23 March 2006

The Information Age City: A bourgeois utopian dream

Many cities are aspiring to be a World Class, Creative (1), Global (3), High Technology or an Information City. While these terms can be considered theoretical constructs, they can also be seen as utopian ideals. The promise of the transformation of the declining Industrial City to a High Technology City or the achieving of any of the other classifications (i.e., World Class City) is beneficial to a relatively small group of any urban population (e.g. bourgeois). The unemployed, working urban poor and the under-employed are not inspired by the same vision. In fact, the persual of the realization of these types of cities could be leading to further urban despair. Academia has devoted numerous articles and books related to these topics mostly relating to an attempt to categorize and describe them. What is missing is a discussion on how this will benefit those that are not part of the new bourgeois.

This plethora of terms and conceptual models to describe the emerging new urban forms are indicative of the difficulty of describing the transitional phase that cities are undergoing in the developed and developing world. (The urban form terms of the Edge City and exurbia are directly related to this evolving urban structure.) For the purpose of this blog, I will use the term of the Information Age-High Technology City (IAHTC) as defined as one where most of its residents work in fields that are related to education, consulting, banking, services, computer programming etc. (information) and those that work in high technology industries such as computer manufacturing, medical equipment etc. (technology) (2). Those involved in the arts and design (AKA the Creative Class) would be considered as elements of both in some cases. This new city type is intimately linked to the concept of the New Economy.

While the IAHTC is a definition of a new urban form, it has also been developing into a pseudo-utopian concept. It could be pseudo-utopian because it is often compared to the Industrial Age City which is portrayed as grimy, polluted and repulsive. These cities would become the centers for the New Economy in this capitalist future. However, these concepts are immature, vapid, and inadequate to fully address what is happening in the interconnected global urban environment. These terms have given kudos for the academicians and journalists that coin them. They are rallying flags for city boosters and consultants who profit by devising plans based on these ill-formed ideas. Nevertheless, in this bandying about of terms and the proclaiming of this new bourgeois utopia, the vast majority of residents of cities are ignored. There is no ‘city on a hill’ for them. The new office buildings, the research parks and the residential enclaves for the Creative Class are visible reminders in the urban landscape that they are excluded from this new utopia. The abandoned factories, the deteriorating neighborhoods and vacant land filled with ruble are what are left of their vision and hope. This is acutely present in some of the old manufacturing centers such as Chicago, Detroit. Liverpool and Manchester. All over the world, the urban poor are acutely aware that they are out-of-synch with the world economy. Those that are proponents of these utopian dreams purposely ignore this segment of the urban population.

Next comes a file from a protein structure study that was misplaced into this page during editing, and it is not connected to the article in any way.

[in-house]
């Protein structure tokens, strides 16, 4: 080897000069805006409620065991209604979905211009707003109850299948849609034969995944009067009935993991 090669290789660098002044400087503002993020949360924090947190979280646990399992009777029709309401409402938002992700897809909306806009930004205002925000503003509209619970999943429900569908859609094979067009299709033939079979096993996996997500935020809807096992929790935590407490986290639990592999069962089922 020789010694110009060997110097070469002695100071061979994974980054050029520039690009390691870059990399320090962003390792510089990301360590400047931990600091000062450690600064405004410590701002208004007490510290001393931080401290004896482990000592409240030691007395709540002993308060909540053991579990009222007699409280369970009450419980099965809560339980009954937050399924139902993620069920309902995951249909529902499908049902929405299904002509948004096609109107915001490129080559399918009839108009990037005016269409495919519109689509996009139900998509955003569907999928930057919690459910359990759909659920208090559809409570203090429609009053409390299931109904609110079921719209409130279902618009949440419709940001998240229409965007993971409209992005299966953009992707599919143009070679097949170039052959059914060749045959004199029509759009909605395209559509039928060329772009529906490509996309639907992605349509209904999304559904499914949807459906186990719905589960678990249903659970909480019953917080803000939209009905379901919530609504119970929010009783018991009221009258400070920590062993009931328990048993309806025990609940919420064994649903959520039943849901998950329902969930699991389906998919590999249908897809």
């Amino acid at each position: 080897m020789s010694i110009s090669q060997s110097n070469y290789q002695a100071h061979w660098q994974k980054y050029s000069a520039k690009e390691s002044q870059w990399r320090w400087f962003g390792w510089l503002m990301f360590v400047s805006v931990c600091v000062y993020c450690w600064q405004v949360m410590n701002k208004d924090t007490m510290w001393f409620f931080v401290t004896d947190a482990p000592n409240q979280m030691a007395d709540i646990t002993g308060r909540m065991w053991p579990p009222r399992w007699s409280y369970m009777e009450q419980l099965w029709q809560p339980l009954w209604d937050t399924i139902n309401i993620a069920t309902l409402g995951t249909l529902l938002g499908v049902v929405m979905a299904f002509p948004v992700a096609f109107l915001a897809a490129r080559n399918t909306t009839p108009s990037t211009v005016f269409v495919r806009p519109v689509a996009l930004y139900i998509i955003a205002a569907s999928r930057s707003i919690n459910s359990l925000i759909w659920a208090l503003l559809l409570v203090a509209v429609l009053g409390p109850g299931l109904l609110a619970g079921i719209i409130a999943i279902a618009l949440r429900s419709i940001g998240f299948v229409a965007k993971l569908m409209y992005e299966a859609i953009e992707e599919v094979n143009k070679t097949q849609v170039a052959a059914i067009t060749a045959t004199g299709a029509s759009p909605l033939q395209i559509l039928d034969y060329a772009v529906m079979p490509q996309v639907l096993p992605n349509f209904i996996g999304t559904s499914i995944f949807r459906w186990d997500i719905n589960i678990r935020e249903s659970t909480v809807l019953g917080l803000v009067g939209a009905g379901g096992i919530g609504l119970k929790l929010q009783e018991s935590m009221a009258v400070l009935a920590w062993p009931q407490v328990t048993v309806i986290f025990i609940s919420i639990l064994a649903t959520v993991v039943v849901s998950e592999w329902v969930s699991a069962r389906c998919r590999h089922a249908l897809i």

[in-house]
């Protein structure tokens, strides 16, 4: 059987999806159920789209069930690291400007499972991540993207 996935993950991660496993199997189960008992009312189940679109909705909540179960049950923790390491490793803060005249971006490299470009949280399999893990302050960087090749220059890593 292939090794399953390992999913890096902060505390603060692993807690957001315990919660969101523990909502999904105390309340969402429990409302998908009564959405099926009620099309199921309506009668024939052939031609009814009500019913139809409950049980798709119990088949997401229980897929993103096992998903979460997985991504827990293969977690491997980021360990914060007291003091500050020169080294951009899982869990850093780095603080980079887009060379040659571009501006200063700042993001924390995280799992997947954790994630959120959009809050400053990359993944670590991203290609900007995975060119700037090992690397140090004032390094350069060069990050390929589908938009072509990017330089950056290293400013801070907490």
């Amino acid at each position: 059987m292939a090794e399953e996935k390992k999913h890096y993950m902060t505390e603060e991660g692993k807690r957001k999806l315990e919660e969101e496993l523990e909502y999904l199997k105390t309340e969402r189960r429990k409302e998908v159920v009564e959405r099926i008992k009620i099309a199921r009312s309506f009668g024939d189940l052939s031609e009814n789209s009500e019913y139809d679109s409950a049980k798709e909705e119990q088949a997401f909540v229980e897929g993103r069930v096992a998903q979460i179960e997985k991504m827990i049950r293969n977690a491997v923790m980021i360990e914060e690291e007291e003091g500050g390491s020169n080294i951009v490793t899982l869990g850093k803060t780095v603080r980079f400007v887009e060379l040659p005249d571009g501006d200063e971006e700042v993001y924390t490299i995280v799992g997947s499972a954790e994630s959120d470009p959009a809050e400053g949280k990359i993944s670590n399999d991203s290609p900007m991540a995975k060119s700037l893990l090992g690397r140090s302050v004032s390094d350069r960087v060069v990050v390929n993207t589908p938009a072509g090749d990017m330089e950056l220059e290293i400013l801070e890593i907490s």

Topics such as the Global City, Information Age City etc. glitter and sparkle. It is little wonder that academicians (including myself), businessmen, economists politicians and the media are drawn to these subjects. However, the nature of this discussion has been superficial. There needs to be much more inquiry into these issues besides developing lists of Global or World Class Cities or any other variety. I think that there is little doubt that urban areas in the world have entered a new phase. Now, what we collectively must do is to further analyze the consequences of the Information Age on all segments of urbanized populations.

1. R. Florida, 2002, Rise of the creative class, Basic Books.
2. D. Neumark, D. Reed, 2004, Employment relationships in the new economy, Labour Economics 11. 1– 31.
3. Wikipedia, 2006, Definition of global city, http://en.wikipedia.org/wiki/Global_city

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